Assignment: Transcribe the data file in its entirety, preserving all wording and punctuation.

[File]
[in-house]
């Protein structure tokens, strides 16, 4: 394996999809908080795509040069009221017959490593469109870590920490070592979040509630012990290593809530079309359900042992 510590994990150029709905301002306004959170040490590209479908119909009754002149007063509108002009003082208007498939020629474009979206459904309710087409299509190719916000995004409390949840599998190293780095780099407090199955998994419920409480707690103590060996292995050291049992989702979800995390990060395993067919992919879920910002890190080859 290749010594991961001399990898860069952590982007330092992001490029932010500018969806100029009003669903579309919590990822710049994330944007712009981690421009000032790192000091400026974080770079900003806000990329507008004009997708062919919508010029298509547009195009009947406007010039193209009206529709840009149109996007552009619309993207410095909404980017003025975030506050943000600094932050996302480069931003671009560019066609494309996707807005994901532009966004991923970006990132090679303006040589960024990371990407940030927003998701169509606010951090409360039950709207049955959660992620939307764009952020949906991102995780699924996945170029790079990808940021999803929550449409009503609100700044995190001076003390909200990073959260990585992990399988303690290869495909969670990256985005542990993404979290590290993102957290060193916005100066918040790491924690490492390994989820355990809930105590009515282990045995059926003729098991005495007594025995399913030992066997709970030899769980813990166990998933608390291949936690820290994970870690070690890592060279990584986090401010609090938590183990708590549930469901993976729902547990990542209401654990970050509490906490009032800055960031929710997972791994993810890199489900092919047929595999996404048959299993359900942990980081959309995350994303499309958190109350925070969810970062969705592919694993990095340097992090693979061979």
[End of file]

[in-house]
């Protein structure tokens, strides 16, 4: 394996999809908080795509040069009221017959490593469109870590920490070592979040509630012990290593809530079309359900042992 510590994990150029709905301002306004959170040490590209479908119909009754002149007063509108002009003082208007498939020629474009979206459904309710087409299509190719916000995004409390949840599998190293780095780099407090199955998994419920409480707690103590060996292995050291049992989702979800995390990060395993067919992919879920910002890190080859 290749010594991961001399990898860069952590982007330092992001490029932010500018969806100029009003669903579309919590990822710049994330944007712009981690421009000032790192000091400026974080770079900003806000990329507008004009997708062919919508010029298509547009195009009947406007010039193209009206529709840009149109996007552009619309993207410095909404980017003025975030506050943000600094932050996302480069931003671009560019066609494309996707807005994901532009966004991923970006990132090679303006040589960024990371990407940030927003998701169509606010951090409360039950709207049955959660992620939307764009952020949906991102995780699924996945170029790079990808940021999803929550449409009503609100700044995190001076003390909200990073959260990585992990399988303690290869495909969670990256985005542990993404979290590290993102957290060193916005100066918040790491924690490492390994989820355990809930105590009515282990045995059926003729098991005495007594025995399913030992066997709970030899769980813990166990998933608390291949936690820290994970870690070690890592060279990584986090401010609090938590183990708590549930469901993976729902547990990542209401654990970050509490906490009032800055960031929710997972791994993810890199489900092919047929595999996404048959299993359900942990980081959309995350994303499309958190109350925070969810970062969705592919694993990095340097992090693979061979």